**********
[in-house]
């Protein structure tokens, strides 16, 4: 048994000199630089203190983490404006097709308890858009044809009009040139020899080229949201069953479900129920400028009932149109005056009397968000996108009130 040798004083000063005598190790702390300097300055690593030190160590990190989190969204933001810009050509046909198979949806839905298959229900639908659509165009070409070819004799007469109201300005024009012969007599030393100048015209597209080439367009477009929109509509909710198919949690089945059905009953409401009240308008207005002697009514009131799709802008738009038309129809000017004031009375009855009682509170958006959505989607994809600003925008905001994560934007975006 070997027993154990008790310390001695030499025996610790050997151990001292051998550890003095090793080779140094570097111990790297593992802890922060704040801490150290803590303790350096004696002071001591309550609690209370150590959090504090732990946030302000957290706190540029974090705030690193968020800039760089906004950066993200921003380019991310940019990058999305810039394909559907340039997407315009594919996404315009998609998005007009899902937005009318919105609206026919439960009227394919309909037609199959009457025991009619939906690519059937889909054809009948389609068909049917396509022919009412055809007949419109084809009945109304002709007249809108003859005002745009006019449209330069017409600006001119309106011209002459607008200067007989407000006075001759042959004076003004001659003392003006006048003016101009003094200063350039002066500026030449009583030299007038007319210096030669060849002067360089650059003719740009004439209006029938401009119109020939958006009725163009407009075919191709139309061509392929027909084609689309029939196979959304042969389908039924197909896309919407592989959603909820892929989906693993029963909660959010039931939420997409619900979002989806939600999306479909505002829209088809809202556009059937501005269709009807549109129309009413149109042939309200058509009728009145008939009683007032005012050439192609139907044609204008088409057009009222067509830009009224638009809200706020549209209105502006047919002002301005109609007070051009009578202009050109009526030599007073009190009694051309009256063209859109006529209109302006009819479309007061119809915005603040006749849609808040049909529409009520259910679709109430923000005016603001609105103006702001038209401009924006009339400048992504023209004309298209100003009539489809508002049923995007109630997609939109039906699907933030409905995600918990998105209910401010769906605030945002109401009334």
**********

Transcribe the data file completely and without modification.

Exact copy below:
[in-house]
């Protein structure tokens, strides 16, 4: 048994000199630089203190983490404006097709308890858009044809009009040139020899080229949201069953479900129920400028009932149109005056009397968000996108009130 040798004083000063005598190790702390300097300055690593030190160590990190989190969204933001810009050509046909198979949806839905298959229900639908659509165009070409070819004799007469109201300005024009012969007599030393100048015209597209080439367009477009929109509509909710198919949690089945059905009953409401009240308008207005002697009514009131799709802008738009038309129809000017004031009375009855009682509170958006959505989607994809600003925008905001994560934007975006 070997027993154990008790310390001695030499025996610790050997151990001292051998550890003095090793080779140094570097111990790297593992802890922060704040801490150290803590303790350096004696002071001591309550609690209370150590959090504090732990946030302000957290706190540029974090705030690193968020800039760089906004950066993200921003380019991310940019990058999305810039394909559907340039997407315009594919996404315009998609998005007009899902937005009318919105609206026919439960009227394919309909037609199959009457025991009619939906690519059937889909054809009948389609068909049917396509022919009412055809007949419109084809009945109304002709007249809108003859005002745009006019449209330069017409600006001119309106011209002459607008200067007989407000006075001759042959004076003004001659003392003006006048003016101009003094200063350039002066500026030449009583030299007038007319210096030669060849002067360089650059003719740009004439209006029938401009119109020939958006009725163009407009075919191709139309061509392929027909084609689309029939196979959304042969389908039924197909896309919407592989959603909820892929989906693993029963909660959010039931939420997409619900979002989806939600999306479909505002829209088809809202556009059937501005269709009807549109129309009413149109042939309200058509009728009145008939009683007032005012050439192609139907044609204008088409057009009222067509830009009224638009809200706020549209209105502006047919002002301005109609007070051009009578202009050109009526030599007073009190009694051309009256063209859109006529209109302006009819479309007061119809915005603040006749849609808040049909529409009520259910679709109430923000005016603001609105103006702001038209401009924006009339400048992504023209004309298209100003009539489809508002049923995007109630997609939109039906699907933030409905995600918990998105209910401010769906605030945002109401009334």